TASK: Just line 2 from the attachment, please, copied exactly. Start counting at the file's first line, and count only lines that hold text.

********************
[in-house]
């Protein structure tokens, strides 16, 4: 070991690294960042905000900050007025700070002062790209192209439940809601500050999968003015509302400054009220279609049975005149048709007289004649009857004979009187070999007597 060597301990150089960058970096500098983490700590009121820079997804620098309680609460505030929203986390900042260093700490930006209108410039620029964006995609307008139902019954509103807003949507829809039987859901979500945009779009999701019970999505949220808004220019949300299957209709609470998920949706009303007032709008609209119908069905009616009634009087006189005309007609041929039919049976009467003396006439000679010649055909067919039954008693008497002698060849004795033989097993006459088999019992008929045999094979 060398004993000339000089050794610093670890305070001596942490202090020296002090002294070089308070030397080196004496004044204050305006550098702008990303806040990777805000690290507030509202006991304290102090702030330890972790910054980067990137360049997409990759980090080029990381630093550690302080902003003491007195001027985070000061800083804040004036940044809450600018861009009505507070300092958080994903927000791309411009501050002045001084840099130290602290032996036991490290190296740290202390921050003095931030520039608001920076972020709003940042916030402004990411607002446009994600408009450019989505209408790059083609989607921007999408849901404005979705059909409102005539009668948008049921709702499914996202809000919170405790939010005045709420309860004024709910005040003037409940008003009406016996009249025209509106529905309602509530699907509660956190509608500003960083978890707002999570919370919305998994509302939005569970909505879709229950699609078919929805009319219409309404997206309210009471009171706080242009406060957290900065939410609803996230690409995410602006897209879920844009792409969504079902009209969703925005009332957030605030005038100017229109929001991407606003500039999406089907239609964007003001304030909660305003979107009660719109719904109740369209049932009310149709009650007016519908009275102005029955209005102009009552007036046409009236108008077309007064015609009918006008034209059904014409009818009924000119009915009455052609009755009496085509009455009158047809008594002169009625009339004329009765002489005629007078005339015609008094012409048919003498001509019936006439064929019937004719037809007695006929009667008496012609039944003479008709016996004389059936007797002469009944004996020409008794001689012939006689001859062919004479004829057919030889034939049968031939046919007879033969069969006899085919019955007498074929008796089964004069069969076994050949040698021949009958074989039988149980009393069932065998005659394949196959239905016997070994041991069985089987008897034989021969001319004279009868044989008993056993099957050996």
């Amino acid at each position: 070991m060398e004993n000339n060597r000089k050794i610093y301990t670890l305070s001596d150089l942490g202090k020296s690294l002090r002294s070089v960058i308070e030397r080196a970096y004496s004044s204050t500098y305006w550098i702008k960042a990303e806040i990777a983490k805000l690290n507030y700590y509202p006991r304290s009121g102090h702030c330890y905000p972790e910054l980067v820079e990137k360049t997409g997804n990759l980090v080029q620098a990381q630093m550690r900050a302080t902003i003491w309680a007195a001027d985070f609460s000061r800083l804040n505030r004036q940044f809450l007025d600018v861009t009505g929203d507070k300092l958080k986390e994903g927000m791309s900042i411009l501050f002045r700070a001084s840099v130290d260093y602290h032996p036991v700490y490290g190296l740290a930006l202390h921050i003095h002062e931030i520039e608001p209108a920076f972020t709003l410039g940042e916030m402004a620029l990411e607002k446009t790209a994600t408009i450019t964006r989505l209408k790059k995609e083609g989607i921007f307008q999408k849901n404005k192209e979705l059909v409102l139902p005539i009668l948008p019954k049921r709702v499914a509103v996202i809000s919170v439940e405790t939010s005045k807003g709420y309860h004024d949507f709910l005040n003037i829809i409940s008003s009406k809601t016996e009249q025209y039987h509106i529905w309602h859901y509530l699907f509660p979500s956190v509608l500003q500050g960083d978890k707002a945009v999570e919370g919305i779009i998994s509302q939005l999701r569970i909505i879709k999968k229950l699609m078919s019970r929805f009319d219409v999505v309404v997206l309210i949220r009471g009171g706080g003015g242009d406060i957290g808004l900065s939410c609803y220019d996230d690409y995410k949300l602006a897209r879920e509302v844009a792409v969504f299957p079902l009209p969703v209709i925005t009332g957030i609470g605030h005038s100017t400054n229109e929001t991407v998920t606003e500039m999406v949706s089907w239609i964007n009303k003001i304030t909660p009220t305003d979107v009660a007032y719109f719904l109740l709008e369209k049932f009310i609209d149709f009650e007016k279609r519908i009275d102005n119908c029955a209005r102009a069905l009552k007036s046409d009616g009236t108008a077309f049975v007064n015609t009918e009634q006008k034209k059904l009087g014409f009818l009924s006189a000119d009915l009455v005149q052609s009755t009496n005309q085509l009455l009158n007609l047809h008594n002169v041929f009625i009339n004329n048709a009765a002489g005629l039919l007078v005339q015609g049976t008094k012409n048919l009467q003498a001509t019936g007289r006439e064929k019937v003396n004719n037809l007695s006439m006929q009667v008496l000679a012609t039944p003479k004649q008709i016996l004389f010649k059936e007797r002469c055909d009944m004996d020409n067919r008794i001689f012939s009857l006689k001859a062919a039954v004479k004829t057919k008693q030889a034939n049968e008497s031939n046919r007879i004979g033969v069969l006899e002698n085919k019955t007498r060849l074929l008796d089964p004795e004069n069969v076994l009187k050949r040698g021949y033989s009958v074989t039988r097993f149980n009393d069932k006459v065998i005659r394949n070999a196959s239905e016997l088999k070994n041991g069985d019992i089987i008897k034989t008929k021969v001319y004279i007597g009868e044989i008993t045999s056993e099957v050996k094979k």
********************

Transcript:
């Protein structure tokens, strides 16, 4: 070991690294960042905000900050007025700070002062790209192209439940809601500050999968003015509302400054009220279609049975005149048709007289004649009857004979009187070999007597 060597301990150089960058970096500098983490700590009121820079997804620098309680609460505030929203986390900042260093700490930006209108410039620029964006995609307008139902019954509103807003949507829809039987859901979500945009779009999701019970999505949220808004220019949300299957209709609470998920949706009303007032709008609209119908069905009616009634009087006189005309007609041929039919049976009467003396006439000679010649055909067919039954008693008497002698060849004795033989097993006459088999019992008929045999094979 060398004993000339000089050794610093670890305070001596942490202090020296002090002294070089308070030397080196004496004044204050305006550098702008990303806040990777805000690290507030509202006991304290102090702030330890972790910054980067990137360049997409990759980090080029990381630093550690302080902003003491007195001027985070000061800083804040004036940044809450600018861009009505507070300092958080994903927000791309411009501050002045001084840099130290602290032996036991490290190296740290202390921050003095931030520039608001920076972020709003940042916030402004990411607002446009994600408009450019989505209408790059083609989607921007999408849901404005979705059909409102005539009668948008049921709702499914996202809000919170405790939010005045709420309860004024709910005040003037409940008003009406016996009249025209509106529905309602509530699907509660956190509608500003960083978890707002999570919370919305998994509302939005569970909505879709229950699609078919929805009319219409309404997206309210009471009171706080242009406060957290900065939410609803996230690409995410602006897209879920844009792409969504079902009209969703925005009332957030605030005038100017229109929001991407606003500039999406089907239609964007003001304030909660305003979107009660719109719904109740369209049932009310149709009650007016519908009275102005029955209005102009009552007036046409009236108008077309007064015609009918006008034209059904014409009818009924000119009915009455052609009755009496085509009455009158047809008594002169009625009339004329009765002489005629007078005339015609008094012409048919003498001509019936006439064929019937004719037809007695006929009667008496012609039944003479008709016996004389059936007797002469009944004996020409008794001689012939006689001859062919004479004829057919030889034939049968031939046919007879033969069969006899085919019955007498074929008796089964004069069969076994050949040698021949009958074989039988149980009393069932065998005659394949196959239905016997070994041991069985089987008897034989021969001319004279009868044989008993056993099957050996």